Luke Harangody, Stephen Curry, Tyler Hansbrough and Blake Griffin better make room for Meeks in the national player of the year debate.

Yep.  Coming-out parties don't get any bigger or more dramatic than this.  Keep in mind, it is one thing to put up a big number at home.  It is a different thing altogether to do it on the road.

Rush The Court has more analysis, including this gem:

Meeks was simply unconscious - several of the threes he nailed were well behind the line, and rarely did the net so much as shiver as the ball dropped through again and again.  It got absurd - the UT crowd sat there in complete shock, having never witnessed such a prodigious explosion of the kind Meeks dropped in their house tonight.  Seriously, during times in this game, we felt like we were watching a game at the Y where the former local college player comes over and completely destroys the regulars’ egos for an evening - the looks on the faces of Wayne Chism, Bobby Maze and the other Vols told a similar story.  It was quite simply the most astonishing display of target practice we’ve seen this side of KB81. [81 pts. by Kobe Bryant vs Toronto in 2006 -- Ed.]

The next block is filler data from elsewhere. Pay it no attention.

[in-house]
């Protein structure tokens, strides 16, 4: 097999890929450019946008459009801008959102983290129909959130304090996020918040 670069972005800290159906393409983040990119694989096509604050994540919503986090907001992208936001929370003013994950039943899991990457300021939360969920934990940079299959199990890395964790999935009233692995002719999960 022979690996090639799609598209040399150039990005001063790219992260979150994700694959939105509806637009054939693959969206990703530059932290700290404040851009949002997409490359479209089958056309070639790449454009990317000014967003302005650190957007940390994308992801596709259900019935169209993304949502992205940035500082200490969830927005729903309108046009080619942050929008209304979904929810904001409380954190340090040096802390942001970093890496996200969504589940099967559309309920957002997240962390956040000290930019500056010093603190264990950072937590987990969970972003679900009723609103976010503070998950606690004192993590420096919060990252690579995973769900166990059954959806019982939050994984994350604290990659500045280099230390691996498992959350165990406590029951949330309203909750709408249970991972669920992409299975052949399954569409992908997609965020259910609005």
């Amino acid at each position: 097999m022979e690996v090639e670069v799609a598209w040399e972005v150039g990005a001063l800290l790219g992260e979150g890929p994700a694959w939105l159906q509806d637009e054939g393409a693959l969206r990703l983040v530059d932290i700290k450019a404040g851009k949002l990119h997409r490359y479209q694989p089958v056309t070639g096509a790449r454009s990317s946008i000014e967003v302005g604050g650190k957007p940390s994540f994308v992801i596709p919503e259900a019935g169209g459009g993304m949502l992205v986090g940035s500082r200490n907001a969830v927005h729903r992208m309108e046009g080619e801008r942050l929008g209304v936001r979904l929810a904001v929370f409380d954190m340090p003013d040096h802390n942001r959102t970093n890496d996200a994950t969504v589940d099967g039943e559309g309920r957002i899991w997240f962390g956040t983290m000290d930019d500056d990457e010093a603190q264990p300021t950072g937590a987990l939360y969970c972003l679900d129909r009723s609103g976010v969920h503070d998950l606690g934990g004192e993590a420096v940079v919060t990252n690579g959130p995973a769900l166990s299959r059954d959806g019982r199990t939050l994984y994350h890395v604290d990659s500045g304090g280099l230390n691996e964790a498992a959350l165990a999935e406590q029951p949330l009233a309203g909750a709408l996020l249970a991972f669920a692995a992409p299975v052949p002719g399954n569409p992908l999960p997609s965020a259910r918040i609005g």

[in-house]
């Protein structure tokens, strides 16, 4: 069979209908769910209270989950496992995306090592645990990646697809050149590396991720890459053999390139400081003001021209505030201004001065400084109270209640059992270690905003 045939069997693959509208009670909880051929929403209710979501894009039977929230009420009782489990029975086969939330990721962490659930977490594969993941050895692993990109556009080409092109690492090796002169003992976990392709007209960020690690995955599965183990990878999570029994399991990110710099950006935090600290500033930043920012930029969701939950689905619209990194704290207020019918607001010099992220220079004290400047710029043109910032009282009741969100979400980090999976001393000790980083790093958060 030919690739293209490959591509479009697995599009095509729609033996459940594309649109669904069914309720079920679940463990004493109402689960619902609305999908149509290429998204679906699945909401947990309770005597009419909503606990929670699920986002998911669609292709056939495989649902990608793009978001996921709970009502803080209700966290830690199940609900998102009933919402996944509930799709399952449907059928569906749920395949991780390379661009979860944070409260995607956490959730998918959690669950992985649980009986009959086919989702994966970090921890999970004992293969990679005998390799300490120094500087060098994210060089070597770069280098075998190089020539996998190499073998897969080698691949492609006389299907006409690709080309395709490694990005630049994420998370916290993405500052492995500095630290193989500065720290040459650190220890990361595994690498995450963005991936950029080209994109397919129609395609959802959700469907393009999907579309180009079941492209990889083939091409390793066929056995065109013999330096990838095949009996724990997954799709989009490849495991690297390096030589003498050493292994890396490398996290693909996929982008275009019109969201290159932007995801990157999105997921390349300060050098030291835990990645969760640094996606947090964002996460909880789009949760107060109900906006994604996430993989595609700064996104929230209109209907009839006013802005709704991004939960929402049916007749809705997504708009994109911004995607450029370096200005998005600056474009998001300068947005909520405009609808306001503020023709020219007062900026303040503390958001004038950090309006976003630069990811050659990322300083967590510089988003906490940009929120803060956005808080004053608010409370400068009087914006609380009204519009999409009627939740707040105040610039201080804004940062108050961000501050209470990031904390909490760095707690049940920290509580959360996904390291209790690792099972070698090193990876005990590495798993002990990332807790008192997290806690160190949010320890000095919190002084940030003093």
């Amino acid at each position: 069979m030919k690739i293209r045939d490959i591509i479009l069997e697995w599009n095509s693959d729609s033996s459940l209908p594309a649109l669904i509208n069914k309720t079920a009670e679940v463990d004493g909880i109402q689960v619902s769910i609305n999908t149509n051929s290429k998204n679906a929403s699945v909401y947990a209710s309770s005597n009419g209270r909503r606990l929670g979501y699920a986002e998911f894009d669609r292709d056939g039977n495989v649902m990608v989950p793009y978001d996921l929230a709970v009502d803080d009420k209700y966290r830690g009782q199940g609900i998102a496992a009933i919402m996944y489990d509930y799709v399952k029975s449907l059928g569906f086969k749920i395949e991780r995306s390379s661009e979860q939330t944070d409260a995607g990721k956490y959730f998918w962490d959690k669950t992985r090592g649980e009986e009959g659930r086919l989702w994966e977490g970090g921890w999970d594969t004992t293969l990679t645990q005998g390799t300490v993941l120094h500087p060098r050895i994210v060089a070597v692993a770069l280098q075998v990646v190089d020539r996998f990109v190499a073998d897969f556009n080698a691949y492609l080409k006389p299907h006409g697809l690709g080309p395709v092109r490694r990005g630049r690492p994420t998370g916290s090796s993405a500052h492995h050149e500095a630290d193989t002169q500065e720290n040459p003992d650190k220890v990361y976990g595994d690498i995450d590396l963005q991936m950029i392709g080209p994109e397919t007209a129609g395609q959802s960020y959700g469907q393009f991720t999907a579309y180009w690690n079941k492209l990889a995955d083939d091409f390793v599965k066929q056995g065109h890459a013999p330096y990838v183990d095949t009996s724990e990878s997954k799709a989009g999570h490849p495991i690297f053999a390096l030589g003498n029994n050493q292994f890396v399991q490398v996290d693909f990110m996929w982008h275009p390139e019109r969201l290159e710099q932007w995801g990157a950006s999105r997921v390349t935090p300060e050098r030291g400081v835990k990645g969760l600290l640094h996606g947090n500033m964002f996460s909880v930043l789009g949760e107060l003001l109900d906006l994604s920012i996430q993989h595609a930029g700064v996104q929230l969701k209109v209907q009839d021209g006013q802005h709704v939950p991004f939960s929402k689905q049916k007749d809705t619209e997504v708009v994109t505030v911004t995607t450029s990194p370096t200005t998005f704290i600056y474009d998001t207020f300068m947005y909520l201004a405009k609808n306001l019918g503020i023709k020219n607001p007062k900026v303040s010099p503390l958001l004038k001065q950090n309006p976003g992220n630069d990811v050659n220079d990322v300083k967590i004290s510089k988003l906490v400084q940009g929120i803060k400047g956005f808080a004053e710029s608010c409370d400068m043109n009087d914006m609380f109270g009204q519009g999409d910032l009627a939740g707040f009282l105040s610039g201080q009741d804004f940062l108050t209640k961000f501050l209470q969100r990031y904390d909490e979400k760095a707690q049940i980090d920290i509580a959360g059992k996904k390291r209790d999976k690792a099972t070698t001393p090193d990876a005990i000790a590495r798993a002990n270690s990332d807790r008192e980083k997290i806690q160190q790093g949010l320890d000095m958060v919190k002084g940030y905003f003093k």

The UT fans weren't alone.  I was just amazed at how unstoppable Jodie was tonight.  I knew he was going to be a good player, but if you told me at the beginning of the season that he would average 24 points/game over the first 17 games, I would have said you were nuts.

When it comes to turns of phrase, few writers can match Eric Crawford of the Courier-Journal:

Tennessee wasn't passive with him. It ran everybody on the roster at him. At one point in the first half, Patterson faked a handoff to him and the entire Tennessee defense shifted. Patterson held onto the ball and bounced in for a dunk. Teams shade him, they dog him. They give him the Batman treatment, tie him to a board and send him inching toward the buzz saw. Then in the next instant, he has escaped and is burying a three.

He just scores. The guy could score in a convent. His release is quick as a cat.

Heh.  That's just brilliant.  The imagery is what I love.  But Crawford also comes up with a great question, one that I expect will resonate with the Big Blue Faithful for many days: